Judge Orders Giuliani to Pay $148M To Defamed Election Workers

Rudolph W. Giuliani, former New York mayor and attorney for Donald J. Trump, has been ordered by a jury to pay $148 million to two former Georgia election workers. The workers, Ruby Freeman and Shaye Moss claimed that Giuliani had defamed them by spreading lies about their involvement in stealing the 2020 election from Trump.

Judge Beryl A. Howell had earlier determined that Giuliani had defamed Freeman and Moss, leaving it to the jury to decide the damages. The jury granted $75 million in punitive damages to the two women and mandated Giuliani to pay compensatory damages of $16.2 million to Freeman and $16.9 million to Moss. In addition, the jury awarded each of them $20 million for emotional distress.

While Freeman expressed relief at the jury’s decision, she acknowledged that no amount of money could fully restore what she and her daughter had lost due to the abuse they endured as a result of Giuliani’s false accusations.

In response to the verdict, Giuliani remained defiant, stating that he did not regret anything and would appeal the decision. He refused to take responsibility for the attacks and threats the women faced from Trump supporters, calling them “abominable” and “deplorable.”

Giuliani’s lawyer argued that his client should not be held responsible for the abuse directed towards Freeman and Moss by others. He warned that the damages being sought by the women would be equivalent to a civil death penalty for Giuliani. The former mayor, whose net worth remains unknown as he refused to disclose it, will likely file for bankruptcy protection. However, bankruptcy would not absolve him of his liability for the intentional tort he committed against Freeman and Moss.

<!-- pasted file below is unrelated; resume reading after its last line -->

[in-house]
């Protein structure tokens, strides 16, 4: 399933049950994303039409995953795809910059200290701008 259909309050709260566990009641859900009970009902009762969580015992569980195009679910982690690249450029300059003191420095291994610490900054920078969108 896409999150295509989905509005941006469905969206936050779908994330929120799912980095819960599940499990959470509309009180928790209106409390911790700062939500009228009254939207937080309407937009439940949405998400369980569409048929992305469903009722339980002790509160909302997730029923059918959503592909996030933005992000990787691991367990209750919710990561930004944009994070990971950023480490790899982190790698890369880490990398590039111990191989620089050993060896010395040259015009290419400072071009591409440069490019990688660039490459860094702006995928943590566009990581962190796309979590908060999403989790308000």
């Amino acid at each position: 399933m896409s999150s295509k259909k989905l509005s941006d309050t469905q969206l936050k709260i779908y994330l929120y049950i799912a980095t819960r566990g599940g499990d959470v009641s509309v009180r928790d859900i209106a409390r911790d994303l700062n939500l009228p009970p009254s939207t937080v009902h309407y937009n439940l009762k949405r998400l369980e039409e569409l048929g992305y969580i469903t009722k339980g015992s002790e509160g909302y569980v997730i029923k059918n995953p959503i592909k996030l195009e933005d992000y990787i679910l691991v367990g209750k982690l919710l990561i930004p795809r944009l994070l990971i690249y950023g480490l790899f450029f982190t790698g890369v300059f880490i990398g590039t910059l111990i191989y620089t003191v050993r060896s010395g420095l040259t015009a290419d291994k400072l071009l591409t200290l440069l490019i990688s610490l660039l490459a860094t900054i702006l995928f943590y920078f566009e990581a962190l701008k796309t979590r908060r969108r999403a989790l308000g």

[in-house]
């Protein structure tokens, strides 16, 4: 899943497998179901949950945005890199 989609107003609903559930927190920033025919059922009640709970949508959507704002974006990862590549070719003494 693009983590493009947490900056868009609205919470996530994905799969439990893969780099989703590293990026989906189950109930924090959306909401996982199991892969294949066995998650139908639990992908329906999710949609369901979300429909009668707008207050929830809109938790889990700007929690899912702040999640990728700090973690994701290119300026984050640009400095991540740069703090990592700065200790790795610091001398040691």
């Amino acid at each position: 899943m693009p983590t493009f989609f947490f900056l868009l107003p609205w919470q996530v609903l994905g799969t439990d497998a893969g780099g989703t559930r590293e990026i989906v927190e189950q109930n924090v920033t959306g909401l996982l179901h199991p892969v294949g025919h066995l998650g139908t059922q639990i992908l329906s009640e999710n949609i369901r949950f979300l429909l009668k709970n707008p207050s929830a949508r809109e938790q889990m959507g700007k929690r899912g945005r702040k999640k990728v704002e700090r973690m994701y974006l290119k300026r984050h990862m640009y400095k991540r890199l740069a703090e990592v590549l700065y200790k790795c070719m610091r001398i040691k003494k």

This legal case is part of a series where defamation accusations are utilized to hold individuals accountable for spreading misinformation about the 2020 election. For example, Dominion Voting Systems secured a $787.5 million settlement from Fox News for promoting inaccuracies regarding their voting machines. In a different case, a judge in Atlanta allowed a Georgia man to pursue defamation claims against right-wing author and filmmaker Dinesh D’Souza.

During the trial, Freeman and Moss testified about Giuliani’s false claims’ devastating impact on their lives. They received threats, racist attacks, and were subjected to harassment. Their testimonies highlighted the profound consequences of Giuliani’s actions, which were triggered by a single tweet suggesting election fraud.

Giuliani did not testify in court, fearing contempt charges or imprisonment. He is currently under indictment in Georgia, where he faces racketeering charges along with Trump and others for their attempts to overturn the election results.

Lawyers representing Freeman and Moss called on the jury to send a message with their verdict, emphasizing the need to hold influential figures accountable for assassinating the moral character of ordinary people.

Freeman and Moss expressed their determination to continue fighting for justice, hoping that no one else would endure the same ordeal they experienced as election workers.